Leukemia - BMS drug more effective than Novartis' Glivec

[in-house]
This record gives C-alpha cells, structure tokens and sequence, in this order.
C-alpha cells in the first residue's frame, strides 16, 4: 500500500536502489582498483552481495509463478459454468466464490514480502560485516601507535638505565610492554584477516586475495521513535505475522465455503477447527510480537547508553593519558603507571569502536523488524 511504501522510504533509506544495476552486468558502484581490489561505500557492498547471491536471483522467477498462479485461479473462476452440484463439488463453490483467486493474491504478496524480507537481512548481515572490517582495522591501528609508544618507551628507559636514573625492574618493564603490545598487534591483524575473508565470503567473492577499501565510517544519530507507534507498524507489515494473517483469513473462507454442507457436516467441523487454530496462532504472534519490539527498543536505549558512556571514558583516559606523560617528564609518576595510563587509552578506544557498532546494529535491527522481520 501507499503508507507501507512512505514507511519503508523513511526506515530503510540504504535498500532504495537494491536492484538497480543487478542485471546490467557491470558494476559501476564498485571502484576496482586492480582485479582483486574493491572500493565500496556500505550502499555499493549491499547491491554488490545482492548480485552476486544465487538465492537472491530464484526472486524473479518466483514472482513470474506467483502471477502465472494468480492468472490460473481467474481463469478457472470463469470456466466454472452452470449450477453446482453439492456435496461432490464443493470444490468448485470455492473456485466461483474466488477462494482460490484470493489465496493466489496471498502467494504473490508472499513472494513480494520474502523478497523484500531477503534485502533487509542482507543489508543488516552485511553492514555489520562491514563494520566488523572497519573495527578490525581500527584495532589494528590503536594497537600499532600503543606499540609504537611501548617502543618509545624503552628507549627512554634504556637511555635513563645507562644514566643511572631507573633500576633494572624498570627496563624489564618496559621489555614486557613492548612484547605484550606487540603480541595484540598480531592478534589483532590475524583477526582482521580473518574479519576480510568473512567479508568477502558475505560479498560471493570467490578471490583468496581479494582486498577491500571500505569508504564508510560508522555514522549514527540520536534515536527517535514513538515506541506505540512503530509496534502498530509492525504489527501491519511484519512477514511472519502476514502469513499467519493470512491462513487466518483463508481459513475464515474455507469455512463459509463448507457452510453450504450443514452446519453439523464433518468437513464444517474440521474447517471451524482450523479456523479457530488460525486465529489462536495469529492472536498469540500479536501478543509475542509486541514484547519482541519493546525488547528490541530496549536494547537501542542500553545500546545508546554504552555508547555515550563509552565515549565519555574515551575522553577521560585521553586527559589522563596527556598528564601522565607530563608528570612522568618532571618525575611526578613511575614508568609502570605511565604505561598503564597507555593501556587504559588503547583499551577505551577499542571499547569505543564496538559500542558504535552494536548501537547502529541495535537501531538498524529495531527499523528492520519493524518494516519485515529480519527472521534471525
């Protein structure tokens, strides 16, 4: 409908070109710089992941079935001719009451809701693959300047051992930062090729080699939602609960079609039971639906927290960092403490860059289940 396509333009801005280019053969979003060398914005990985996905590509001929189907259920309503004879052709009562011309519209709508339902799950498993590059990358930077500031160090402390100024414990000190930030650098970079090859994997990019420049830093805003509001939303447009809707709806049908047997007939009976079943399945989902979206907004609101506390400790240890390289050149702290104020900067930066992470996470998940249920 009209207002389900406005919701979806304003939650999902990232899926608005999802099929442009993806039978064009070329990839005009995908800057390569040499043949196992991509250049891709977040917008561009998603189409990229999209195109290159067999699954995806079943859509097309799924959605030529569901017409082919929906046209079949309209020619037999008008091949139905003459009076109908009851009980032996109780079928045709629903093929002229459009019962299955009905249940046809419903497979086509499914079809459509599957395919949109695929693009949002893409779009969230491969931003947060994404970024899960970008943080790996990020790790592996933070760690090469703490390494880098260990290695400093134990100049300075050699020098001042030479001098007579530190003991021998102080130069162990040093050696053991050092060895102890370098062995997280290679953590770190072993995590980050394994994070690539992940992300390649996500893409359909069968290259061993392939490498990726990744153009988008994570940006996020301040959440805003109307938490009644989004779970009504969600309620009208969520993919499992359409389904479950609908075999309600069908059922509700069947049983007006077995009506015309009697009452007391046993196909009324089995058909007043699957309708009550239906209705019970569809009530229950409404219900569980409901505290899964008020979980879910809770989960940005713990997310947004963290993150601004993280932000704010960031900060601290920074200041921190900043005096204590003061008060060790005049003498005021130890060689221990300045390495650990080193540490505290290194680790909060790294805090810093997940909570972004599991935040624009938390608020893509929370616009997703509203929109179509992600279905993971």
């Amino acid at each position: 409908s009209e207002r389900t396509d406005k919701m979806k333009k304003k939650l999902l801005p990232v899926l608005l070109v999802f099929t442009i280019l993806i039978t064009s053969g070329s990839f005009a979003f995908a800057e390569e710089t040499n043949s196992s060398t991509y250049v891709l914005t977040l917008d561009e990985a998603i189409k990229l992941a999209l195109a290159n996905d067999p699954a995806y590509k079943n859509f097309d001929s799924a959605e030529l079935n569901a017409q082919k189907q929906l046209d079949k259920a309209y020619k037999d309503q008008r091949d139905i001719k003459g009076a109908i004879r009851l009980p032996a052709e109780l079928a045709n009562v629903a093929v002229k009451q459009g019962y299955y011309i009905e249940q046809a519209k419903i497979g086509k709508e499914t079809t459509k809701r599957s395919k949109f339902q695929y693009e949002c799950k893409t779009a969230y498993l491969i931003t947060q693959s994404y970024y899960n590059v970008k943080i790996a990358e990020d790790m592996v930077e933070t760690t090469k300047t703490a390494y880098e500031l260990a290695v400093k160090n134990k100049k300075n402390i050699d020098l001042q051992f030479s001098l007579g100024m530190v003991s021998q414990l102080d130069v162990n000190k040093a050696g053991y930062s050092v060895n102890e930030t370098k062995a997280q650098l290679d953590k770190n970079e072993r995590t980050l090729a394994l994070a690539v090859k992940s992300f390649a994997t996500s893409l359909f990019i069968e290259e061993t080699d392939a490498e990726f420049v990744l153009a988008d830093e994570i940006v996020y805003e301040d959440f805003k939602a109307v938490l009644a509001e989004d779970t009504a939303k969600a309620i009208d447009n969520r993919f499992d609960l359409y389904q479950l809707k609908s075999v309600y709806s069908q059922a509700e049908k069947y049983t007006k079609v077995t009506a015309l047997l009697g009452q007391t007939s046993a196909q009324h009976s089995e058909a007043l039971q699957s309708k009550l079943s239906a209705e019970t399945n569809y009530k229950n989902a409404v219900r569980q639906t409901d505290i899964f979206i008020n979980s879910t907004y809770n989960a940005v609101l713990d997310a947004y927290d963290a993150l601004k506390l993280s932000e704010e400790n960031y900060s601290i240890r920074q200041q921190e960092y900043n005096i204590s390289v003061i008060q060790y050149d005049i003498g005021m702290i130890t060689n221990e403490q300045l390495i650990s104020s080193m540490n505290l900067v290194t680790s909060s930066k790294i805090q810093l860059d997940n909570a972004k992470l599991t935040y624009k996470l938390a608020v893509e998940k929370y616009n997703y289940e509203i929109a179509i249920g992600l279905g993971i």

Basel/Chicago/Princeton - Preliminay data from a Phase III study show that BistolMyers Squibb's (BMS) BCR-ABL kinase inhibitor dasatinib (Sprycel) is superior to Swiss Novartis' standard first-line therapy, imatinib (Glivec), for bringing about cytogenetic and molecular responses in patients newly diagnosed with chronic myeloid leukemia (CML). According to results presented at the ASCO meeting in Chicago, 73% of blood cancers did not progress after 3 years of treatment with Sprycel and 87% of CML patients, who do not respond to imatinib, survived. In a head-to-head comparison with Glivec, Sprycel seemed to be more effective. 77% of the patients treated with the BMS drug showed the complete disappearance of cells with the Philadelphia chromosome, a surrogate marker for long-term survival of CML patients, compared to 66% of patients treated with Glivec after 12 months of treatment. Additionally, the rate of major molecular responses – another marker of drug effectiveness – was also higher with dasatinib (46%) than imatinib (28%). Both drugs showed similar side effects such as Grade 3/4 anemia (10% vs 7%) and neutropenia (21% vs 20%). However, thrombocytopenia was more common for dasatinib (19% vs 10%). In a separate press statement, Novartis announced that 18-month results from a study confirmed its nilotinib (Tasigna) cancer drug is more efficient in slowing down CLM than older medicine Glivec, its second-biggest selling drug. The results will be also presented at the ASCO meeting.